NEW YORK, NY - MARCH 06: Josh Okogie #5 of the Georgia Tech Yellow Jackets works against Jerome Robinson #1 of the Boston College Eagles in the first half during the first round of the ACC Men's Basketball Tournament at Barclays Center on March 6, 2018 in New York City. (Photo by )
Photo: Abbie Parr/Getty Images
Photo: Abbie Parr/Getty Images

A second look at Georgia Tech-Boston College

More from Georgia Tech’s 87-77 first-round defeat at the ACC Tournament in Brooklyn, N.Y. For the “5 observations” story, read here.

1. Georgia Tech picked a bad time to go really cold. Guard Josh Okogie was 5-for-20 from the field, including 3-for-14 on 2-point field-goal attempts – 21.4 percent – which is highly uncharacteristic. He shot 45.1 percent during the ACC season inside the arc.

Largely, they were pretty good shots. He took a lot of jump shots and might have been served to go to the basket and try to get to the line, but they were shots he has made.

“He’s your third-team All-ACC guy,” coach Josh Pastner said. “He had great looks. He just missed them.” 

2. The second-half rally was stirring – Tech cut the lead from 68-51 with 4:14 left to 72-65 at the 2:31 mark. That’s 14 points in 103 seconds, thanks to three steals and quick baskets. But, Tech lost control of the game in the first 24 minutes.

They were down 10 by the 2:10 mark of the first half and then by 15 at the 16:17 mark of the second half, and that was too great a deficit for a team that ranked second to last in the ACC in offensive efficiency. Tech finished the season 0-11 (including Tuesday’s games) in ACC games when it trailed by 10 or more.

There was a sequence late in the first half when Tech, trailing 26-19, held Boston College to two points in five possessions and had a chance to cut into the lead and shake itself loose of its funk.

Of Tech’s six possessions, Tech scored three points and was 1-for-5 from the field, the only basket on a post move by Ben Lammers on which he was fouled and made the bonus free throw. He also missed a makeable layup that gave Boston College a transition opportunity for its only basket of the sequence and also the front end of a one-and-one. The other three misses were on jump shots, which were makeable, but perhaps a more aggressive tack might have been wise.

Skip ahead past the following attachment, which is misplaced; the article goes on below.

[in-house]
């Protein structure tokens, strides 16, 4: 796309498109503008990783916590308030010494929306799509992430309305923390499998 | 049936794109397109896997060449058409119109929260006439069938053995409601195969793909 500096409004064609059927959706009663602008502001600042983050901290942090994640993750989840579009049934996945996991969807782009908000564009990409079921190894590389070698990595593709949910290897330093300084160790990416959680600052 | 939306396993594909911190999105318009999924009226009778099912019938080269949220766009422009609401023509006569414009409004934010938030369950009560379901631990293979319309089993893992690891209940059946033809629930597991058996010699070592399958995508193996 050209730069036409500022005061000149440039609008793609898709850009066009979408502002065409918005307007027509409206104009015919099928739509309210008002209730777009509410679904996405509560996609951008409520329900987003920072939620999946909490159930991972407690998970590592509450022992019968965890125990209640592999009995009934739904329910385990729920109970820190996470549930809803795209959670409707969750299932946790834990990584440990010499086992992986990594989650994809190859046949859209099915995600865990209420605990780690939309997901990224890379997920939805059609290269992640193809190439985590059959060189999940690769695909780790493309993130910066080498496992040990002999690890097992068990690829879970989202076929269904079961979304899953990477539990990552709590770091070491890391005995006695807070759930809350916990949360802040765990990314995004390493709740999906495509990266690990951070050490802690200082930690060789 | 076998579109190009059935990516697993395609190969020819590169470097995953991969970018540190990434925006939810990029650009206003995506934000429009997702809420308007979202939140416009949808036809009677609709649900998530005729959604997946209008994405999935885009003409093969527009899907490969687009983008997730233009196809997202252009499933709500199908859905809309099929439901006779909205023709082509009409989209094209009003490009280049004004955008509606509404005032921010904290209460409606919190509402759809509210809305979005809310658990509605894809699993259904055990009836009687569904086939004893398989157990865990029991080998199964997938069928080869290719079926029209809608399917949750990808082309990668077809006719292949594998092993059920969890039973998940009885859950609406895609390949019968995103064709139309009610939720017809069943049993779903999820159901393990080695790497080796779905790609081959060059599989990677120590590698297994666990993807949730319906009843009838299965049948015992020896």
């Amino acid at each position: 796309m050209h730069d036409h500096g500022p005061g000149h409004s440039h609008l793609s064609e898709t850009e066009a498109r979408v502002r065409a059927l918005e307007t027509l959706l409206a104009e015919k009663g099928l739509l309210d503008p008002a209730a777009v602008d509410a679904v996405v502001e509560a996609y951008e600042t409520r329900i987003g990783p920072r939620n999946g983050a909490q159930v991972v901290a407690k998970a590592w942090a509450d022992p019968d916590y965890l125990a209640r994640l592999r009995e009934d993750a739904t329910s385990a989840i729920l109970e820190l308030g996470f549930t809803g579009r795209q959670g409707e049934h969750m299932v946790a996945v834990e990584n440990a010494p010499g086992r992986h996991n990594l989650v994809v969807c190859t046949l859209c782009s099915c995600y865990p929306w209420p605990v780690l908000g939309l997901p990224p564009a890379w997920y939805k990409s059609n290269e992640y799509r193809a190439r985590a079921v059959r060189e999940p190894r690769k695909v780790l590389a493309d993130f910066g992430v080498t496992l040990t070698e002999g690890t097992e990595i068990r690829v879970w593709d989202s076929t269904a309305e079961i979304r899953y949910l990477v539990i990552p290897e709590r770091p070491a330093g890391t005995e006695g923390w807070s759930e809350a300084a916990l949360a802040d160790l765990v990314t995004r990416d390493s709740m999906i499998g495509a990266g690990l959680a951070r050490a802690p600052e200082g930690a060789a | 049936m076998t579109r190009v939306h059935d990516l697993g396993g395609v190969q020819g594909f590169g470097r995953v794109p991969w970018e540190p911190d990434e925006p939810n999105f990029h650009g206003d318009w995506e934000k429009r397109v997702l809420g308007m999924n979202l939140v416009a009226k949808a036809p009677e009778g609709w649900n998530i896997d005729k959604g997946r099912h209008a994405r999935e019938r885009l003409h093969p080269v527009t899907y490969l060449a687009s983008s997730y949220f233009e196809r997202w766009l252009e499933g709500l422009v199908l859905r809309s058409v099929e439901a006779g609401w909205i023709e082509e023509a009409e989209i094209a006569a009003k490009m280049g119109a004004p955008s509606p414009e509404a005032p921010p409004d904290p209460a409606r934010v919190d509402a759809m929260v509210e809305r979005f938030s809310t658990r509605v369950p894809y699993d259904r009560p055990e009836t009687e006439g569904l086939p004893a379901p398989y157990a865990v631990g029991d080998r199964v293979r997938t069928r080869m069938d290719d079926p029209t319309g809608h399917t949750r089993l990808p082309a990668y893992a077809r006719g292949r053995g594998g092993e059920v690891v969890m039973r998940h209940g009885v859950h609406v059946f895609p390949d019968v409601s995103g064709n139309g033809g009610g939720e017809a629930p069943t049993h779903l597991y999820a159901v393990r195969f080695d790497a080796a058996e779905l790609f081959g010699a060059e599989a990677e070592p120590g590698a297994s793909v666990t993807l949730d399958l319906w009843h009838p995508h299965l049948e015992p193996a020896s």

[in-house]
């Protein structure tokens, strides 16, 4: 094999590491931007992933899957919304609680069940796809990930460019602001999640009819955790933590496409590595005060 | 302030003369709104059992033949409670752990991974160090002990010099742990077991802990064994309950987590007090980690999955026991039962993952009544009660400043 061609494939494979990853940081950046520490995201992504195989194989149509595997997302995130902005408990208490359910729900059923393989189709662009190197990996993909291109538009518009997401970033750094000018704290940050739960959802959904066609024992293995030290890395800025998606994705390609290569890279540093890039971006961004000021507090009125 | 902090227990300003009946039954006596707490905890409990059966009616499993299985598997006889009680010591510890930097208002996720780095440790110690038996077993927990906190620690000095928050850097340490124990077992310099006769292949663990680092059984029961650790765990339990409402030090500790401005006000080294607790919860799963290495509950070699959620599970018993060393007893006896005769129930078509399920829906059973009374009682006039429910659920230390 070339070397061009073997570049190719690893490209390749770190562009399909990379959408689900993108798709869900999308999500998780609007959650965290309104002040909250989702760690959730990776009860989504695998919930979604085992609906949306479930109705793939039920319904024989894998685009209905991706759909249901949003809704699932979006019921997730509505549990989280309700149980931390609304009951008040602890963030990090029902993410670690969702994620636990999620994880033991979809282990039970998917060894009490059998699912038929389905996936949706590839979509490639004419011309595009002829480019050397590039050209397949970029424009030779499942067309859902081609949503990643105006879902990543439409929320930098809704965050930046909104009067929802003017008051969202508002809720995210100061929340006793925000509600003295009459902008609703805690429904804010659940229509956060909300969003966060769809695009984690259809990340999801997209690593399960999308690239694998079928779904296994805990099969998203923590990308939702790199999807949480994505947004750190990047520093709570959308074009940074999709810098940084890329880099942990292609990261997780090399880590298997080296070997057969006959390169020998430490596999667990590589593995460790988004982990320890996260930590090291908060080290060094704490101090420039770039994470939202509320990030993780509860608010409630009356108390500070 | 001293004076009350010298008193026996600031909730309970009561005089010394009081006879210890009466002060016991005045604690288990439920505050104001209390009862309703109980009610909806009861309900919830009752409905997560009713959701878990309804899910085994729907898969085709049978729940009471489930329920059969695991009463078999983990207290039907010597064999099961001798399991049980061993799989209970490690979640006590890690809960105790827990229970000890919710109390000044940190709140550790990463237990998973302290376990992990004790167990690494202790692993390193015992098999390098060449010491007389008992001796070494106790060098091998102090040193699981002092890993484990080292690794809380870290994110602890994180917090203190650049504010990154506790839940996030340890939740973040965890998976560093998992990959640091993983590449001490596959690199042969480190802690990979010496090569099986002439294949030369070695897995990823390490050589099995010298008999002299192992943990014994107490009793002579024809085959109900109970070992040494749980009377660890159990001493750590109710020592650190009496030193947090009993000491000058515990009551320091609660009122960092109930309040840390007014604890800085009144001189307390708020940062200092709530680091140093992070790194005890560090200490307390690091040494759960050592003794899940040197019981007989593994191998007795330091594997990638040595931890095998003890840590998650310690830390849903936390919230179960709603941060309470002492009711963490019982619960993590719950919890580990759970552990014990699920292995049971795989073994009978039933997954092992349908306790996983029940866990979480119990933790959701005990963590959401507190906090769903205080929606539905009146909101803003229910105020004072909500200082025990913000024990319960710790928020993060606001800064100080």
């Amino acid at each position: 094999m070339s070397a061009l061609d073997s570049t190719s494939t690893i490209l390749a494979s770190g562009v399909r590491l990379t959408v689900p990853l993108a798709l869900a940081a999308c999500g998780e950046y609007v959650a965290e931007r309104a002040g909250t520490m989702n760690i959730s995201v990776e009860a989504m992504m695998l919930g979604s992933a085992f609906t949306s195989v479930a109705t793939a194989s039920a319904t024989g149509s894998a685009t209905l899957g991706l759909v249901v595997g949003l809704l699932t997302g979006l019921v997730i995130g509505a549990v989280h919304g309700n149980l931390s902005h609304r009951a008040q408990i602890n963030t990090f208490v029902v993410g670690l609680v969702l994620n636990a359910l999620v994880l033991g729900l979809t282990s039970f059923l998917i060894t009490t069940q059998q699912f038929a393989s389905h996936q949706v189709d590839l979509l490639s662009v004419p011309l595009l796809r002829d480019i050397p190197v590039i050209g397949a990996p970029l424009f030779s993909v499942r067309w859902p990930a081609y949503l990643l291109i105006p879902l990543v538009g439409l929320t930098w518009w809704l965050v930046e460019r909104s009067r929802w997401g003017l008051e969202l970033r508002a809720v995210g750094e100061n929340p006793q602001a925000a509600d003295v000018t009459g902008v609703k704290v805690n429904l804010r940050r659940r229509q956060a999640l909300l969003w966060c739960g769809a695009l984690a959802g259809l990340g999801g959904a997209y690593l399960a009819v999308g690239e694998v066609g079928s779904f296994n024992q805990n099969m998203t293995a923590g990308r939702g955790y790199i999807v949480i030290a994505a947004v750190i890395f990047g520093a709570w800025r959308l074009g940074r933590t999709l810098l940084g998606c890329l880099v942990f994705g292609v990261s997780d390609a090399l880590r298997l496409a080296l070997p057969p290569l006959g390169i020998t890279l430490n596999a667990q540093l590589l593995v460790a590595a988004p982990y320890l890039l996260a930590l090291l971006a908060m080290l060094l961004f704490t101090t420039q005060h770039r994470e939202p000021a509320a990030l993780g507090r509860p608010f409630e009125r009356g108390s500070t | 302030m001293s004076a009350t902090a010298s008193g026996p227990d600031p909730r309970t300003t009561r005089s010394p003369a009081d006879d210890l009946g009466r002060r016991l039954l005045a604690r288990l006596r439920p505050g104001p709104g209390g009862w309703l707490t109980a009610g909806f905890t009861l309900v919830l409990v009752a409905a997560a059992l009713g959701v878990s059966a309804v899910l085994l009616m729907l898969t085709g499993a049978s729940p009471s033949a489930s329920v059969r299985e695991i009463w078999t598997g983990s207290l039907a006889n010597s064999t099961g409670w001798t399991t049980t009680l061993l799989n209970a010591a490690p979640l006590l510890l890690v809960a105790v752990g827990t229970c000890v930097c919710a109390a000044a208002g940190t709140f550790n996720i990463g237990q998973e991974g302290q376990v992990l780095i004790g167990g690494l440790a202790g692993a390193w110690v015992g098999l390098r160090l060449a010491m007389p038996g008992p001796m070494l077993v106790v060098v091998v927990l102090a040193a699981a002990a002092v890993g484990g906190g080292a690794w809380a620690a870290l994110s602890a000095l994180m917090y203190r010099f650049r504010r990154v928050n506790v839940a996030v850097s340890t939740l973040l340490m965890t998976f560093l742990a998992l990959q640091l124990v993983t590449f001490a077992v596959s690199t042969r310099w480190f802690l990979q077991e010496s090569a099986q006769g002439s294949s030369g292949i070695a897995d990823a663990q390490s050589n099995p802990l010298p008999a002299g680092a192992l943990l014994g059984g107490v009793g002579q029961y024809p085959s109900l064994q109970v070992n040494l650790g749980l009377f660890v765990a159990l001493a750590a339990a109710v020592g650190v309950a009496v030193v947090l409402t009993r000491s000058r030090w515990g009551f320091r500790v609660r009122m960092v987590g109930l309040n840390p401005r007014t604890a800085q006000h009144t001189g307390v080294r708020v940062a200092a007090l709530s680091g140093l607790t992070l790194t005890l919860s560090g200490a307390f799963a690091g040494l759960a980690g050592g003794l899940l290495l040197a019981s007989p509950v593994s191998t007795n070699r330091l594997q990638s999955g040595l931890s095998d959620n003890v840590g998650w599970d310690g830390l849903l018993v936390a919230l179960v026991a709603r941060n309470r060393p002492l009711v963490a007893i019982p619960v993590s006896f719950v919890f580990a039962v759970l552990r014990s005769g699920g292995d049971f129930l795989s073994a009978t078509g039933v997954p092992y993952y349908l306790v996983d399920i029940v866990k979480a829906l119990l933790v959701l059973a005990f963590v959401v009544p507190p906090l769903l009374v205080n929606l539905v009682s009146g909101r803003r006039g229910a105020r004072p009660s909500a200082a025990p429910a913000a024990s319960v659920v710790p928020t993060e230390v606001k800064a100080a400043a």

The sequence ended when Boston College scored under the basket to extend the lead to 30-22. It didn’t lose Tech the game – the lead grew by only one point – but was representative of Tech’s inability to take advantage of opportunities.

“We took care of the ball, but we had some chances where we just couldn’t get over the hump,” Pastner said.

3. Pastner stuck with forward Moses Wright, who was struggling (he was scoreless on 0-for-6 shooting in 24 minutes) before putting in forward Abdoulaye Gueye when the lead reached 20 with 13:37 to play. Gueye made an instant impact, creating turnovers that sparked Tech’s rally.

Pastner said that “I wanted to kind of see if Moses could get out of it because he was rebounding, he was guarding. It was just the offensive issue. And I felt with A.D. in there, shooting-wise he’s not much better than Moses.”

Wright had six rebounds in 24 minutes. Fellow freshman forward Evan Cole played a similar game, doing well on the glass but otherwise having a tough time. He had five rebounds in 19 minutes, but was 1-for-5 shooting for two points with three turnovers.

“I think it was big for them,” Pastner said. “I think they were a little nervous, and they shot the ball that way.”

4. Tech has lost its opening game in the ACC Tournament six times in the past eight years. The Yellow Jackets were the lower seed in five of the losses.

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